about the author
Richard Choularton is the Chief of the R4 Rural Resilience Initiative (OSZIR), based at WFP headquarters in Rome.
Disaster risk managers can improve their decision making by integrating climate information into their operations, writes Richard Choularton, senior policy officer in WFP’s Climate Change and Disaster Risk Reduction unit.
ROME -- Climate and weather disasters from the massive floods in Pakistan to the devastating drought in Niger have claimed thousands of lives and caused billions of dollars in damages in the last year. Climate change is expected to make these extreme events more frequent and intense.
This week, the International Research Institute for Climate and Society published a new report, A Better Climate for Disaster Risk Management, in partnership with WFP, OCHA, IFRC, the CGIAR Research Program on Climate Change, Agriculture and Food Security (CCAFS) and the US National Oceanic and Atmospheric Administration (NOAA).
The report details ways in which disaster risk managers can improve their decision making by integrating climate information into their operations. The report shows how climate forecasts typically provided by meteorological agencies can guide contingency planning, logistical preparations, and resource-allocation decisions. At the same time, information about how the climate is likely to change in coming decades helps disaster managers evaluate how investments made today will stand up to future extremes.
The report highlights the innovation of WFP in using climate information to address humanitarian crises and support food security. For example in Kenya, long-term data from weather stations has shown that droughts have become more frequent and severe in recent years, especially in the northern parts of Kenya. Using this information, WFP has assisted communities with Food for Assets programmes in Taita Taveta to manage drought risk by repairing irrigation canals and improving water storage. These canals provide communities with a buffer against heavy rainfall by collecting excess water and against droughts by using the stored water resources. Since the inception of this project in 2006, crop production has increased by 33 percent and farmers’ incomes have increased by 45 percent.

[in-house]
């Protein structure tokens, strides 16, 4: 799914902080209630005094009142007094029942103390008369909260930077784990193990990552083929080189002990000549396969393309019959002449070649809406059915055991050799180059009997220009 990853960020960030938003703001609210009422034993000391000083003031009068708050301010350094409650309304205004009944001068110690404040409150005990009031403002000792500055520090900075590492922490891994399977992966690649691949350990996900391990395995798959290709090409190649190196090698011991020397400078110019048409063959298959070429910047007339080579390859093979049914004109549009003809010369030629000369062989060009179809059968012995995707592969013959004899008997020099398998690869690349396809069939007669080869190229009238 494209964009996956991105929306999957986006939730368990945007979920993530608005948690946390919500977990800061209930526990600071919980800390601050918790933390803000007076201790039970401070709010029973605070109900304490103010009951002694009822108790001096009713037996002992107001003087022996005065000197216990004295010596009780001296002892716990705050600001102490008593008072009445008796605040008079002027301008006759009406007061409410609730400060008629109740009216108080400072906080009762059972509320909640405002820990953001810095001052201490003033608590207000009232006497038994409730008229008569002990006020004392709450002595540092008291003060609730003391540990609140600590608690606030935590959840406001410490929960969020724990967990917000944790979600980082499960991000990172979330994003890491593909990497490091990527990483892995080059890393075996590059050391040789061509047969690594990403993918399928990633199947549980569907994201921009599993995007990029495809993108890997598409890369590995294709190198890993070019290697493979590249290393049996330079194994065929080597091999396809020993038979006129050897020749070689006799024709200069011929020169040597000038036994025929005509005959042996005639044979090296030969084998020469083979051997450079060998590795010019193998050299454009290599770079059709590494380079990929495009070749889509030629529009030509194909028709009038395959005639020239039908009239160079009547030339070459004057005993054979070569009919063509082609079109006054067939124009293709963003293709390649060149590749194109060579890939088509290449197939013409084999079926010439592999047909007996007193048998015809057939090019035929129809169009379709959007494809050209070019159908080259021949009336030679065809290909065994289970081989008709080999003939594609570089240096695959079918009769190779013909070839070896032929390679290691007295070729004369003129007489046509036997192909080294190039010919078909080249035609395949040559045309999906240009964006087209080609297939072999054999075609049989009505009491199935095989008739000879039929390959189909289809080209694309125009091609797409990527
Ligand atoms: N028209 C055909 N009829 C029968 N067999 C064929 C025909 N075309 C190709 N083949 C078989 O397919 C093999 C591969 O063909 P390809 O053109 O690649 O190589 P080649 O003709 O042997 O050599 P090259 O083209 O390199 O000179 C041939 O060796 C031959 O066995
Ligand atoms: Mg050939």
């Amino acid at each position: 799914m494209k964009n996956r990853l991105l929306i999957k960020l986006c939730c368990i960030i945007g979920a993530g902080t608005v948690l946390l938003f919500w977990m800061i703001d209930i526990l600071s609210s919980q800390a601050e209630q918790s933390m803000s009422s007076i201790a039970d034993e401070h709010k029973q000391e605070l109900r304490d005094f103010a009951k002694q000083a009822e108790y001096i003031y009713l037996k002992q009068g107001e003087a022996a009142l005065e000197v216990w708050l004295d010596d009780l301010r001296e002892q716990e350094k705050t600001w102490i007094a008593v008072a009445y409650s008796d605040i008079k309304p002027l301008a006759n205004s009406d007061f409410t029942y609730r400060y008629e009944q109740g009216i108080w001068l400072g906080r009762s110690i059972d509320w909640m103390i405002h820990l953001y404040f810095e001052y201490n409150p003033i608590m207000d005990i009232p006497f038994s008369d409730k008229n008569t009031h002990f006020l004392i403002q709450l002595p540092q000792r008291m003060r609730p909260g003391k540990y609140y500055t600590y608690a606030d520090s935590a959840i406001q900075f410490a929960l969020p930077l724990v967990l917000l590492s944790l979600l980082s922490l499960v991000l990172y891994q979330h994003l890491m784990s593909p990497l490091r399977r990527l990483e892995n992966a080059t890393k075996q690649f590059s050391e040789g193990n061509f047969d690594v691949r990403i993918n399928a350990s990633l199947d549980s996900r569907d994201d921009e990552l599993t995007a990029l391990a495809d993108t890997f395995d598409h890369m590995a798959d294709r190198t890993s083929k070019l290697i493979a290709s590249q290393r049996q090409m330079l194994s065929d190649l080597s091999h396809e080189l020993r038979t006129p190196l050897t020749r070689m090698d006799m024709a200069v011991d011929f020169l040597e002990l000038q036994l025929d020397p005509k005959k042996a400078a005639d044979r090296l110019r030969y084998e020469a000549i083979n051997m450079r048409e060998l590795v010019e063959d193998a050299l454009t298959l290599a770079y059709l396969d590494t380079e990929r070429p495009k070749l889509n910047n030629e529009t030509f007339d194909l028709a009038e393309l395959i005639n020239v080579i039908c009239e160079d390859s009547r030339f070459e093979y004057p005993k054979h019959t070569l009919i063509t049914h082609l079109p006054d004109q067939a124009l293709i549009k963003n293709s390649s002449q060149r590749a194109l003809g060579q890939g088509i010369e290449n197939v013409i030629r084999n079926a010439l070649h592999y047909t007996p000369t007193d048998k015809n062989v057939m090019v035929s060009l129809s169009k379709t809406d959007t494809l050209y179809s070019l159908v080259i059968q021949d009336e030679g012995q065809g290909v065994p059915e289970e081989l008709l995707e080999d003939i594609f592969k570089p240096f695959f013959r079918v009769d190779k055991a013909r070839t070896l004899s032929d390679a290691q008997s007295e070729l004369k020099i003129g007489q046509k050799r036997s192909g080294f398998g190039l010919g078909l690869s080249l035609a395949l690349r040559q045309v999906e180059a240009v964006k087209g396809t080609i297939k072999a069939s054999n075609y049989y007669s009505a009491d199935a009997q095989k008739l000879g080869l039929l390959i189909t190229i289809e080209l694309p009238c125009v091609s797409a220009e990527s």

A Better Climate for Disaster Risk Management details this and 16 other case studies including: integrating rainfall and hurricane forecasts into planning in post-earthquake Haiti; using climate information to link early warning and contingency finance in Ethiopia; and using games to help humanitarian workers better understand how to use complex climate information. The key lessons and recommendations in the report include:
Weather and climate information, especially seasonal forecasts, can be used to help reduce the impacts of disasters by informing preparedness, disaster prevention, and emergency response.
Partnerships between climate scientists and disaster risk managers are essential to develop trust and creating actionable information.
Climate information needs to be integrated into existing decision-making platforms to ensure disaster managers can use it in their daily activities and that it helps generate concrete action.
Immediate gains can be made to improve disaster risk management in areas of the world where seasonal forecasts are more reliable, and where better-informed humanitarian decisions can provide relatively strong and immediate returns on investment.
Better funding mechanisms linked to climate early warning are needed. Governments, humanitarian organizations and donors should provide stronger support for preparedness and prevention measures, including more systematic funding for early action based on relevant climate information.